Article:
Data on 3.4 million Ontario mothers, newborns, and children collected over the past 10 years has been stolen from the MOVEit file transfer server of a provincially-funded birthing registry, the latest organization to admit it was victimized by a zero-day vulnerability in the tool.
The Better Outcomes Registry & Network Ontario, also known as BORN, said Monday that data in the copied files included personal health information collected from primarily Ontario fertility, pregnancy, and child health care providers.
These providers include hospitals, midwifery practice groups, Expanded Midwifery Care Models (EMCM), birthing centres, fertility clinics, prenatal and newborn screening laboratories, follow-up clinics, clinical programs, and primary care organizations — which regularly contribute critical health information to the BORN Ontario perinatal and child health registry. The data is used to improve the health of mothers and their babies.
As soon as the BORN release was issued, Toronto’s Hospital for Sick Children said patient data from there and sent to BORN was part of the theft.
- gave birth or have a child born in Ontario between April 2010 and May 2023;
- received pregnancy care in Ontario between January 2012 and May 2023;
- had in-vitro fertilization or egg banking in Ontario between January 2013 and May 2023.
Of the 3.4 million persons, 1.4 million were individuals seeking prenatal or pregnancy care, while 1.9 million were newborns and children.
Data collected included names, addresses, postal codes, dates of birth, and persons’ health card number — although that number didn’t include a version code, which healthcare providers would need for charging for services.
Still, a name and date of birth could be used for impersonation or creating phony ID.
BORN said it’s no longer using MOVEit.
As a medical data collector, BORN has to follow rules set by Ontario’s Personal Health Information Protection Act (PHIPA). Section 13(1) says health organizations in the province have to appoint a health information custodian who shall ensure that the records of personal health information that it has in its custody or under its control are retained, transferred, and disposed of in a secure manner and in accordance with the prescribed requirements.
Brett Callow, a B.C.-based threat analyst for Emsisoft, wondered why BORN had 10 years’ worth of data available for theft. “Hopefully,” he said in an email, “that is something that will be explained. On the face of it, it would appear to be a bad practice which resulted in this incident affecting far more people than it should have.”
In reply to a query, BORN said the stolen data had been encrypted using MOVEit’s 256-bit AES encryption for data at both rest and in transit. However, the zero-day vulnerability used by the attacker (an SQL injection vulnerability) allowed them to get administrator privileges, bypassing second-factor login authentication. That gaves the attacker the abilty to decrypt the data.
As for the amount of data stolen, BORN says it was in process of being transferred for several purposes, including longitudinal outcomes analysis and linking to other registry data sources as well as sharing with authorized health system partners.
According to statistics gathered by Emsisoft, so far an estimated 2,089 organizations around the world have been identified as being directly or indirectly involved in hacks of Progress Software’s MOVEit file transfer applications. Of those, the BORN hack would rank as the sixth biggest. Emsisoft believes data on over 62 million individuals has been stolen in hacks of MOVEit servers.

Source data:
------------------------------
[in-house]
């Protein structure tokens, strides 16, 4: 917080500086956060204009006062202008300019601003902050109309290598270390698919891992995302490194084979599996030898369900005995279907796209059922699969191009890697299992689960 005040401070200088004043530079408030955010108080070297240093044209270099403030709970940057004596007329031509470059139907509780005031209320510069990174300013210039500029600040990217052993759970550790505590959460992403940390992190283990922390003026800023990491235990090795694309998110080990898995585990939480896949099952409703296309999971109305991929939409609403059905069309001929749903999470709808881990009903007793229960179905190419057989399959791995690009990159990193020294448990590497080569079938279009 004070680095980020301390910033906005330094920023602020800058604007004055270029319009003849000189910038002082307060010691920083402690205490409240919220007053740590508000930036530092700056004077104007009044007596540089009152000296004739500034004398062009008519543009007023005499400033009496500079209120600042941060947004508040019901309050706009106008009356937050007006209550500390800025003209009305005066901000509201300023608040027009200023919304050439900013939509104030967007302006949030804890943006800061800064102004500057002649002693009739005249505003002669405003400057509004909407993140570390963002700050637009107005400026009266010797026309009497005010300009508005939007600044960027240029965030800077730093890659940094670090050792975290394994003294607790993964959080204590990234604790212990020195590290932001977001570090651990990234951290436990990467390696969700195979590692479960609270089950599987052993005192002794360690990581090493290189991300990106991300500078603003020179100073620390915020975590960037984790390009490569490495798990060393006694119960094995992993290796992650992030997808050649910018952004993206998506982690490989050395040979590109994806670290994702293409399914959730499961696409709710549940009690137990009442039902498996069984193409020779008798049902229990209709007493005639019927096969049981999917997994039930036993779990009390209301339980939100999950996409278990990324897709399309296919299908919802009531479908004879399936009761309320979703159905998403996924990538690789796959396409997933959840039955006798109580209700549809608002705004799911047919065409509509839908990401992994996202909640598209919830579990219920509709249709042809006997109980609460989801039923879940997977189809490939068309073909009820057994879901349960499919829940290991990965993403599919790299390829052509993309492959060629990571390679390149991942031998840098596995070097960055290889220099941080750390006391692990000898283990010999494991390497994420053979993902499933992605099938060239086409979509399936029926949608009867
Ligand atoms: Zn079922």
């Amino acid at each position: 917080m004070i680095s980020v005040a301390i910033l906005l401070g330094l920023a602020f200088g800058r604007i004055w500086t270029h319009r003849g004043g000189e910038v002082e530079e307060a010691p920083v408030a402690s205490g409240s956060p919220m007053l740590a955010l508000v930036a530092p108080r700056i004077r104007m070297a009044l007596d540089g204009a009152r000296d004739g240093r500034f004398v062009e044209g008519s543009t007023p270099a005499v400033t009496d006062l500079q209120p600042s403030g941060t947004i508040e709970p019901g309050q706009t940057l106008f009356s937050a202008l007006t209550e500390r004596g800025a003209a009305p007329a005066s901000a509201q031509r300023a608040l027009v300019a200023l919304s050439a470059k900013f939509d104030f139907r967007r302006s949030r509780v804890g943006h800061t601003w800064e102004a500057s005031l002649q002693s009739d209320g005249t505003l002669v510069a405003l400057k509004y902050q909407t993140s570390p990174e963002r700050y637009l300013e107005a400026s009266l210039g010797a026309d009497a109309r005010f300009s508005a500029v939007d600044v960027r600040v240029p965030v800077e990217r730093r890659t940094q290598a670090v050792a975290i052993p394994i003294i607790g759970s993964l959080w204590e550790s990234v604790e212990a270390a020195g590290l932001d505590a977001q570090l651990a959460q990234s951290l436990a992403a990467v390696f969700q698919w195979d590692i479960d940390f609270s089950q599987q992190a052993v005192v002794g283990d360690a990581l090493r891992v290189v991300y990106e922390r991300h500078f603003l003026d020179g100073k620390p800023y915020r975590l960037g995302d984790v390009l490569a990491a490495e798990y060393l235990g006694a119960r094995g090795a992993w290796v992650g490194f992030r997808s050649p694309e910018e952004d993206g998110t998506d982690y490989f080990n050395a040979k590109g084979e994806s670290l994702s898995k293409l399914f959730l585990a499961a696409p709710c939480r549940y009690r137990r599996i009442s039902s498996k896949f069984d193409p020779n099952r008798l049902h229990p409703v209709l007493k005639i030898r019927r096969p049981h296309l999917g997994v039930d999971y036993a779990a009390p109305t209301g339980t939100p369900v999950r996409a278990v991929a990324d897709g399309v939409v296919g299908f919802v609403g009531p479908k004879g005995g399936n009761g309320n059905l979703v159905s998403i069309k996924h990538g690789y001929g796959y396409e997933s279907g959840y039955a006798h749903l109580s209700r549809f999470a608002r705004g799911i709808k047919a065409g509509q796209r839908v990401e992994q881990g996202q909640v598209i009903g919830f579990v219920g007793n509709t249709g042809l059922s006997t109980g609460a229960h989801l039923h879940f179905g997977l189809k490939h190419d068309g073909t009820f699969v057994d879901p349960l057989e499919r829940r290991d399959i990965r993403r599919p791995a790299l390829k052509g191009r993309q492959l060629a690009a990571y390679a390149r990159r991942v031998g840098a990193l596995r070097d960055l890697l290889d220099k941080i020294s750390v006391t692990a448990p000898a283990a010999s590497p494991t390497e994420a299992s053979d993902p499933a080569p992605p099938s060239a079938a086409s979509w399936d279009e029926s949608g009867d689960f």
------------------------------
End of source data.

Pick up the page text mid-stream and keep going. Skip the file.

The exact numbers are hard to nail down. Some organizations sent data to several data processors to be worked on for different reasons, and the same data could have been stolen several times from different processors. For example, Colorado State University had data stolen from the MOVEit servers the institution sent to six partners. One of the biggest single corporate victims is Pension Benefit Information LLC (known as PBI), used by many American organizations to regularly check government and corporate databases to verify if benefits are properly paid to beneficiaries. A number have publicly reported their data was stolen from PBI.
Emsisoft says its numbers come from U.S. state data breach notifications, filings to the U.S. Securities and Exchange Commission (SEC) filings, other public disclosures as well as Cl0p’s ransomware gang’s website of claimed corporate victims. Clop said in June it discovered and exploited a MOVEit vulnerability (CVE-2023-34362).
Some companies are still finalizing the number of victims. For example, in August, Data Media Associates, a U.S. firm that makes patient billing solutions for doctors and hospitals, told the Maine attorney general’s office it was notifying over 74,000 people their data was stolen when its MOVEit file transfer server was hacked. On Monday it updated that number to over 98,000 people.
In addition to BORN, among the latest victim firms is the Harris Center for Mental Health and IDD of Texas, which told the Maine attorney general’s office in the past few days it is notifying almost 600,000 people their personal data was stolen from a service provider used by the center.
It isn’t clear when the Cl0p gang began exfiltrating data. Progress Software alerted the world of the vulnerability on May 31. After that, organizations realized they’d been hacked. According to Huntress Labs, no significant exploitation occurred after May.
Finding vulnerabilities in file transfer applications is a specialty of Cl0p: It also found one in Fortra’s GoAnywhere MFT application. Researchers at Kroll LLC believe the gang was likely experimenting with ways to exploit the MOVEit vulnerability as far back as 2021. For some reason, it decided to first hit GoAnywhere servers in February, before exfiltrating data from MOVEit servers.